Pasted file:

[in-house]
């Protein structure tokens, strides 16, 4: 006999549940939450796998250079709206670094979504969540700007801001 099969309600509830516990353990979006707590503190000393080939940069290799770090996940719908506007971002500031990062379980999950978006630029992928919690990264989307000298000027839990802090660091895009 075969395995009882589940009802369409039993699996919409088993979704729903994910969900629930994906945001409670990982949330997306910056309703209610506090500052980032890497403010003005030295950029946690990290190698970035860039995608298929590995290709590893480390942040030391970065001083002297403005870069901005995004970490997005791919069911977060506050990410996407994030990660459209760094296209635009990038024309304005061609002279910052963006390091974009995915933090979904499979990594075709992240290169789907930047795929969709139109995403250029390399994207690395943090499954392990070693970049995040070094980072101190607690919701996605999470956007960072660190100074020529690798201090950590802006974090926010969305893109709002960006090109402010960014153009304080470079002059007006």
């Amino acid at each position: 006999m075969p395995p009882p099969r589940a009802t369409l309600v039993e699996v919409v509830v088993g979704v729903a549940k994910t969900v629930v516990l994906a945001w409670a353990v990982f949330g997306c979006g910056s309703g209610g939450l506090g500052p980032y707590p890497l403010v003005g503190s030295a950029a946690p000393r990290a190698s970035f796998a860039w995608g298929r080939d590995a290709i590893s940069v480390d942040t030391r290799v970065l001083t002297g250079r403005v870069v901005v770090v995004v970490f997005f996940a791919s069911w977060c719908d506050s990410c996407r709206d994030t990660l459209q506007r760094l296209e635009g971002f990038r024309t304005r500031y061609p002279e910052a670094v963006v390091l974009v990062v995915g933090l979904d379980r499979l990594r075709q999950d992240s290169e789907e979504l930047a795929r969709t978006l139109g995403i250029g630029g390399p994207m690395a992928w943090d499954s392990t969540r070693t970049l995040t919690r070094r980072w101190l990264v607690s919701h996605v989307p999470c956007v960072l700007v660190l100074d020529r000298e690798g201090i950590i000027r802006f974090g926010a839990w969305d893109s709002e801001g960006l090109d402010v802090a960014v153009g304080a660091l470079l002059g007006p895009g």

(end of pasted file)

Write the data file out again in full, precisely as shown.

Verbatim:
[in-house]
């Protein structure tokens, strides 16, 4: 006999549940939450796998250079709206670094979504969540700007801001 099969309600509830516990353990979006707590503190000393080939940069290799770090996940719908506007971002500031990062379980999950978006630029992928919690990264989307000298000027839990802090660091895009 075969395995009882589940009802369409039993699996919409088993979704729903994910969900629930994906945001409670990982949330997306910056309703209610506090500052980032890497403010003005030295950029946690990290190698970035860039995608298929590995290709590893480390942040030391970065001083002297403005870069901005995004970490997005791919069911977060506050990410996407994030990660459209760094296209635009990038024309304005061609002279910052963006390091974009995915933090979904499979990594075709992240290169789907930047795929969709139109995403250029390399994207690395943090499954392990070693970049995040070094980072101190607690919701996605999470956007960072660190100074020529690798201090950590802006974090926010969305893109709002960006090109402010960014153009304080470079002059007006």
């Amino acid at each position: 006999m075969p395995p009882p099969r589940a009802t369409l309600v039993e699996v919409v509830v088993g979704v729903a549940k994910t969900v629930v516990l994906a945001w409670a353990v990982f949330g997306c979006g910056s309703g209610g939450l506090g500052p980032y707590p890497l403010v003005g503190s030295a950029a946690p000393r990290a190698s970035f796998a860039w995608g298929r080939d590995a290709i590893s940069v480390d942040t030391r290799v970065l001083t002297g250079r403005v870069v901005v770090v995004v970490f997005f996940a791919s069911w977060c719908d506050s990410c996407r709206d994030t990660l459209q506007r760094l296209e635009g971002f990038r024309t304005r500031y061609p002279e910052a670094v963006v390091l974009v990062v995915g933090l979904d379980r499979l990594r075709q999950d992240s290169e789907e979504l930047a795929r969709t978006l139109g995403i250029g630029g390399p994207m690395a992928w943090d499954s392990t969540r070693t970049l995040t919690r070094r980072w101190l990264v607690s919701h996605v989307p999470c956007v960072l700007v660190l100074d020529r000298e690798g201090i950590i000027r802006f974090g926010a839990w969305d893109s709002e801001g960006l090109d402010v802090a960014v153009g304080a660091l470079l002059g007006p895009g």